Regards

Klaus

I have been doing some tests. Quite odd, but hitting the circuit with
a hot airflow of 60 Degrees creates 20mV offset on the output of the
opamp. The specs define temperature drift of 5uV/K, so something weird
is going on...

--
Klaus

The offset and its drift are specified at the input.
Yes. The differential gain is 6 times, so even for a 60 degrees
temperature change, the output would only change by 2mV (60*5uV*6)
 
K

Klaus Vestergaard Kragelund

Guest
On 28/11/2021 23.26, jlarkin@highlandsniptechnology.com wrote:
On Sun, 28 Nov 2021 22:44:27 +0100, Klaus Kragelund
klauskvik@hotmail.com> wrote:

28.11.21 22:35, Klaus Kragelund wrote:
Hi

I have a PT1000 circuit where a LMV358 is used in a differential coupling to feed it to an ADC

PT1000 is pull up with a resistor

I would NOT do it like that, this is a design I have inhireted

Problem is the large offset voltage of the opamp is amplified producing large errors

We are contemplating production calibration, but I am worried that the offset isn\'t stable after the calibration has been done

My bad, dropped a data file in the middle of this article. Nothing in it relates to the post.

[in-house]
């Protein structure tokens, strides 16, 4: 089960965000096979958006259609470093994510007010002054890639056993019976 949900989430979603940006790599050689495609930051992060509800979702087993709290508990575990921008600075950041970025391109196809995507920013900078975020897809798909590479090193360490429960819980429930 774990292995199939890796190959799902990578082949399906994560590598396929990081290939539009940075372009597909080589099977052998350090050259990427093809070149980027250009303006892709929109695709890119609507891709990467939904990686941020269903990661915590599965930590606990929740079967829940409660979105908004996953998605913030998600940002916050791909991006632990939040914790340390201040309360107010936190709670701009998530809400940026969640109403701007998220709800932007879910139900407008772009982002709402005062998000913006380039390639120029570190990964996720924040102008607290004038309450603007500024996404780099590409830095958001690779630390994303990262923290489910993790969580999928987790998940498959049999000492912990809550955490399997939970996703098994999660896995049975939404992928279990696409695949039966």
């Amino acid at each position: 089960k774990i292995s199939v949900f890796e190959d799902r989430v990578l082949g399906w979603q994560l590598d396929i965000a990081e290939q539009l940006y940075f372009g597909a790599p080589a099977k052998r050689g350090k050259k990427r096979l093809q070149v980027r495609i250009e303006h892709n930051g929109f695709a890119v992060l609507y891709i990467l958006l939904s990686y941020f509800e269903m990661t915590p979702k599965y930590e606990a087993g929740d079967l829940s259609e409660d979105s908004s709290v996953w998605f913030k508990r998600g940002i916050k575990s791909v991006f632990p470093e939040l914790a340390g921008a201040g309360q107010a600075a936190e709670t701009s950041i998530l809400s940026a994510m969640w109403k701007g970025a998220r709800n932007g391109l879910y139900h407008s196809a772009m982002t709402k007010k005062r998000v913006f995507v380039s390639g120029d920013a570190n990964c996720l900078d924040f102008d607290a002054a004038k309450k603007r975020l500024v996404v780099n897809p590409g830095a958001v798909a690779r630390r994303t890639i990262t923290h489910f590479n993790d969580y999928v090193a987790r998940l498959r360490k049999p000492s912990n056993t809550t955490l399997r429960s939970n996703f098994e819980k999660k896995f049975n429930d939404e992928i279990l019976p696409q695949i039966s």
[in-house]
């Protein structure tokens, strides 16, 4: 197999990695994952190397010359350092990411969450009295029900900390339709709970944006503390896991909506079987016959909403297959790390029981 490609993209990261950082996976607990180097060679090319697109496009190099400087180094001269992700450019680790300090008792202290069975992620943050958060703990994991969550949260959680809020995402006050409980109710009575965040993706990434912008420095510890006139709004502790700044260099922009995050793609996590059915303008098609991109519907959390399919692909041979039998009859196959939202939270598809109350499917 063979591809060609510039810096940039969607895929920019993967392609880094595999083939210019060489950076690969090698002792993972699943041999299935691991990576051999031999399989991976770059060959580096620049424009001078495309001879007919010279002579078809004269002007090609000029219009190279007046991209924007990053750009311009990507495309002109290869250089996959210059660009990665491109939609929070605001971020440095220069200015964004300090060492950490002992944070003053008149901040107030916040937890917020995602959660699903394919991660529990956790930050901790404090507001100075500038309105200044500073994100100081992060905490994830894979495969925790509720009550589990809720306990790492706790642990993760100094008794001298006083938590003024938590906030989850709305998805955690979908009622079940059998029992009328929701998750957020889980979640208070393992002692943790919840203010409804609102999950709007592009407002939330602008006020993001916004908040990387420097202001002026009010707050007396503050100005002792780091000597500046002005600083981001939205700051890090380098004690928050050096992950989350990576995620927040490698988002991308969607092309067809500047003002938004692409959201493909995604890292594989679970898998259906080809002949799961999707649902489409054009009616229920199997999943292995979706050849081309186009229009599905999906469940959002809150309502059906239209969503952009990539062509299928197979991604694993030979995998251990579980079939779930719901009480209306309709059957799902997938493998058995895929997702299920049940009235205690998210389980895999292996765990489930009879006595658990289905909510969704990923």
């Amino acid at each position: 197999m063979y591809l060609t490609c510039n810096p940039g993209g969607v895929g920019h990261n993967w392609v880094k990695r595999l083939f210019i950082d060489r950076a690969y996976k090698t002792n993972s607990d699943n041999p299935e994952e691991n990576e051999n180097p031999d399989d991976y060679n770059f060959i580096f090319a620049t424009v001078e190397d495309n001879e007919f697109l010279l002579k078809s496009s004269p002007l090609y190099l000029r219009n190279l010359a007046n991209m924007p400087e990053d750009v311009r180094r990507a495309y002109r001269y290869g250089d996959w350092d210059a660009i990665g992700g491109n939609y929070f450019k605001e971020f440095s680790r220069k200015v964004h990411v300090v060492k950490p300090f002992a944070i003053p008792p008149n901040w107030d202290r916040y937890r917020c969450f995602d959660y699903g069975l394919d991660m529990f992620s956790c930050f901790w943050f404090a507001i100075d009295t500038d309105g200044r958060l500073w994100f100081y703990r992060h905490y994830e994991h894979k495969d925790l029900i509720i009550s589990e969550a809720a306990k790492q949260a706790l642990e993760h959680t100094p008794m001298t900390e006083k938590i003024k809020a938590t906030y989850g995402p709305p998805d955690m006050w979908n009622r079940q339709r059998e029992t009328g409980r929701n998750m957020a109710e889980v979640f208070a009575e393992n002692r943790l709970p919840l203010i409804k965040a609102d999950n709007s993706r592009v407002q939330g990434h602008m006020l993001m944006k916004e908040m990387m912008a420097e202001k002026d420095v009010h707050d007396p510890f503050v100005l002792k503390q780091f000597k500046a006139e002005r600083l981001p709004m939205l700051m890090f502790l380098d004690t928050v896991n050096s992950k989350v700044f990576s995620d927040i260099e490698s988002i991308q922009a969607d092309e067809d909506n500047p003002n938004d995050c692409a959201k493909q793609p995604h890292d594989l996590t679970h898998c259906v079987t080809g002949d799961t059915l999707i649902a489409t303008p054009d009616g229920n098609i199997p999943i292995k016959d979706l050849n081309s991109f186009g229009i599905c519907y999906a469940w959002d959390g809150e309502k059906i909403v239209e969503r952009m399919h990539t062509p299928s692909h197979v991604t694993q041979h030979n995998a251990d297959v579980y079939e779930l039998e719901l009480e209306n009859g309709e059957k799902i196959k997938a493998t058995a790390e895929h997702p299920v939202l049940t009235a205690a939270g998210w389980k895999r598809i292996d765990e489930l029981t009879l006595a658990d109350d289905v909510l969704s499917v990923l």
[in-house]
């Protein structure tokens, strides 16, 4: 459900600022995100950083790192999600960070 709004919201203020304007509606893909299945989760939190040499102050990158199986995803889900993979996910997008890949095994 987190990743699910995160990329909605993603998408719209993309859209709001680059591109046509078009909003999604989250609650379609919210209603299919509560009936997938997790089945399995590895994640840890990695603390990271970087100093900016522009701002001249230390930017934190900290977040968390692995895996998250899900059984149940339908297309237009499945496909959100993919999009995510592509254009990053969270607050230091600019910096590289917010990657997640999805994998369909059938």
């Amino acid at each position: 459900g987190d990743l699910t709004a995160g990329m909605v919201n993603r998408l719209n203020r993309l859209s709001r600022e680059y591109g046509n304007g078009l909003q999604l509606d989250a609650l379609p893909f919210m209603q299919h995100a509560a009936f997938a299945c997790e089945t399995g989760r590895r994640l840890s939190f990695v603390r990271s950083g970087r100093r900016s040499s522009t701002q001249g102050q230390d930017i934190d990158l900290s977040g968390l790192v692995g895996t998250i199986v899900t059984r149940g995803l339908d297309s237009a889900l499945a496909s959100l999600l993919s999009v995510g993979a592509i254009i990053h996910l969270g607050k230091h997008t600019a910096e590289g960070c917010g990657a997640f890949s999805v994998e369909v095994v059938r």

In litterature the offset comes from mismatch of the long tailed pair. Is that expected to be stable, so a calibration done in production also cancels out after 10 years operation?

By the way, my suggestion is to ditch the opamp and feed the signal directly into the ADC. All the opamp errors disappears then

I just need a big sample cap to reduce charge injection problems from ADC channel switching and sample/hold effects

Regards

Klaus

I have been doing some tests. Quite odd, but hitting the circuit with a hot airflow of 60 Degrees creates 20mV offset on the output of the opamp. The specs define temperature drift of 5uV/K, so something weird is going on...


Got a schematic?
It\'s quite close to this one:

https://i.stack.imgur.com/8uwas.png